But more importantly, in his Critias Plato says that the Acropolis as it stood in his day is not the same as it was before the cataclysm which sank Atlantis. He says that before this great catastrophe the area for miles around was covered with deep fertile soil. He states explicitly that the disturbance accompanying the destruction of Atlantis was so powerful that not only was the entire Attic peninsula inundated, but that all of the deep fertile soil surrounding Athens was also washed away in the disaster, leaving only the rocky acropolis standing as the "bare bones" of the once gently rolling landscape. Such a powerful action would have also washed away any structures, artifacts and other human remains.
Plato cannot be accused of making this part up merely to cover himself, since he could not have known of the development of the science of archeology some two thousand years in the future—no more than he could have known that geologists would eventually discover that the end of Atlantis coincided chronologically with the end of the last ice age. A recently published geological treatise quotes Plato's Critias in describing what happened to the Acropolis area due to the flooding of Attica when Atlantis subsided (Nials, 1999).
The description of the "ancient Athenians" given by Plato corresponds favorably with what we now know of man living in Upper Paleolithic Greece. He says there were many artisans, farmers, and husbandmen living on and around where the Acropolis now stands. (See Anthropology and Agriculture sections for details on Upper Paleolithic technology.) Their dwellings and central structures were "modest" and not adorned with silver or gold. He adds that they used neither of these metals "for any purpose," taking the "middle course" between simple crudeness and pretentious ostentation.
In the center of the "city" was a fenced area enclosing a few central structures, surrounded immediately by the dwellings of the warrior class. Such would be a practical defensive arrangment. (Fencing is a feature which has not been verified by modern investigation, but it certainly would not be startling if true.) All in all, this is a very humble description of a people to which such greatness was attributed, and therefore has the ring of truth to it. Plato described the Atlanteans very differently!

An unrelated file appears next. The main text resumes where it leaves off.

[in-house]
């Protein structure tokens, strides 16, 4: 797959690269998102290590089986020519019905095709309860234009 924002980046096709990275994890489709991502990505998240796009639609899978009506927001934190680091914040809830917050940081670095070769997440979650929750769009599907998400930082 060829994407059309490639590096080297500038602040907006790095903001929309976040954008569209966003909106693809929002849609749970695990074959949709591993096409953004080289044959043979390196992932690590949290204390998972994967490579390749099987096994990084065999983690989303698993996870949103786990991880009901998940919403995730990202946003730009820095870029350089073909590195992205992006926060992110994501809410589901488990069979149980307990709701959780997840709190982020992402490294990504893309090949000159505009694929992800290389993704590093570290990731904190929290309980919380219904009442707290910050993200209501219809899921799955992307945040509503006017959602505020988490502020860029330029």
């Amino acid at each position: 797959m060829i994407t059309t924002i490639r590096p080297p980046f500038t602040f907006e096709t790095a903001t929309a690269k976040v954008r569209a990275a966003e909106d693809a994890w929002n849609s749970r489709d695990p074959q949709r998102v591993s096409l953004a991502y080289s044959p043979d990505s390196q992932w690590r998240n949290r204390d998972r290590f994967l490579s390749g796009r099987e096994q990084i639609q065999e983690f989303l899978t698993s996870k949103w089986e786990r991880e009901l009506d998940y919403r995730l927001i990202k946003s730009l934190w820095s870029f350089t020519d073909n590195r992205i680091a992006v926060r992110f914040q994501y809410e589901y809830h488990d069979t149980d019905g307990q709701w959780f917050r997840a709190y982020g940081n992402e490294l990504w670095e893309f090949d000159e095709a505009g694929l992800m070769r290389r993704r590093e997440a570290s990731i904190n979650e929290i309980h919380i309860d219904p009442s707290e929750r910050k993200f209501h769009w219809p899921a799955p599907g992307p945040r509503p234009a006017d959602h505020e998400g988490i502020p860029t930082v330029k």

Q. If the Atlanteans were technologically advanced over the ancient Athenians, how did the Athenians manage to defeat them?
A good question! It should also be noticed that the areas dominated by Upper Paleolithic Cro-Magnon Man are the very same areas described by the Egyptian priests as having been conquered by the Atlanteans. Since I believe the Atlanteans to have a civilization equal at least in technology to the Aztec and Incas of the Americas (Plato accredits them with a Bronze Age technology), and that the Athenian technology was quite humble in comparison, how could the ancient Athenians have stopped the Atlanteans?
Actually, there is a logical, answer to this incongruity. From a pure military standpoint, I don't believe they did! The Atlanteans were stopped alright. But logic should tell you that this happened because the geological upheaval that drowned both their homeland and flooded Attica (not far from where they were fighting) threatened their very existence. All energies had to be redirected just to survive the catastrophic events that came crashing down upon them.
This was no mere earthquake. It must have seemed that everything in heaven and earth broke loose in an unimaginable cataclysmic event that inundated several entire countries, wiped out millions of animals worldwide, and nearly wiped out mankind itself. Any thoughts about war had to be totally abandoned. If an axial shift was involved, then gales in excess of 100 mph would have raged over the entire planet for days.